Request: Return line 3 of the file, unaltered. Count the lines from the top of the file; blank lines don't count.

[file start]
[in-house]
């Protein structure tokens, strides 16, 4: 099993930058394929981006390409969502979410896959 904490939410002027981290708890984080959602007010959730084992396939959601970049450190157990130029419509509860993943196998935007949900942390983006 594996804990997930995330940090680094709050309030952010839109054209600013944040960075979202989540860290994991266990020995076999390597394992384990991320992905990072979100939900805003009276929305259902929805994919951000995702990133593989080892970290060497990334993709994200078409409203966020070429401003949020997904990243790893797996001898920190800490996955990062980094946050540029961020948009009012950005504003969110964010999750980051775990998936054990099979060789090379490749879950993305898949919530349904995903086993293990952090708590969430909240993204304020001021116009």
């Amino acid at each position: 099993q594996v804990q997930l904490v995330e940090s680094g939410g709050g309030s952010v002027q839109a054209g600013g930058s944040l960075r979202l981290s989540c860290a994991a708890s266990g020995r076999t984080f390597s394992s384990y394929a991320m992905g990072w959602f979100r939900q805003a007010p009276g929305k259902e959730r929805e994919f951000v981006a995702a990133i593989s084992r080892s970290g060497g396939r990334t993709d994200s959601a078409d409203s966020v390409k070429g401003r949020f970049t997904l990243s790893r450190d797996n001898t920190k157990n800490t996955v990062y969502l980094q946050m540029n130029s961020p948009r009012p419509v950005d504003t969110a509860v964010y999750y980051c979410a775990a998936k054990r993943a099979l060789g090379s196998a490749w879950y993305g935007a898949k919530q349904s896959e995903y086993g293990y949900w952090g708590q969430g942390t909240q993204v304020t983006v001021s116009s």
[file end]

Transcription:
């Amino acid at each position: 099993q594996v804990q997930l904490v995330e940090s680094g939410g709050g309030s952010v002027q839109a054209g600013g930058s944040l960075r979202l981290s989540c860290a994991a708890s266990g020995r076999t984080f390597s394992s384990y394929a991320m992905g990072w959602f979100r939900q805003a007010p009276g929305k259902e959730r929805e994919f951000v981006a995702a990133i593989s084992r080892s970290g060497g396939r990334t993709d994200s959601a078409d409203s966020v390409k070429g401003r949020f970049t997904l990243s790893r450190d797996n001898t920190k157990n800490t996955v990062y969502l980094q946050m540029n130029s961020p948009r009012p419509v950005d504003t969110a509860v964010y999750y980051c979410a775990a998936k054990r993943a099979l060789g090379s196998a490749w879950y993305g935007a898949k919530q349904s896959e995903y086993g293990y949900w952090g708590q969430g942390t909240q993204v304020t983006v001021s116009s």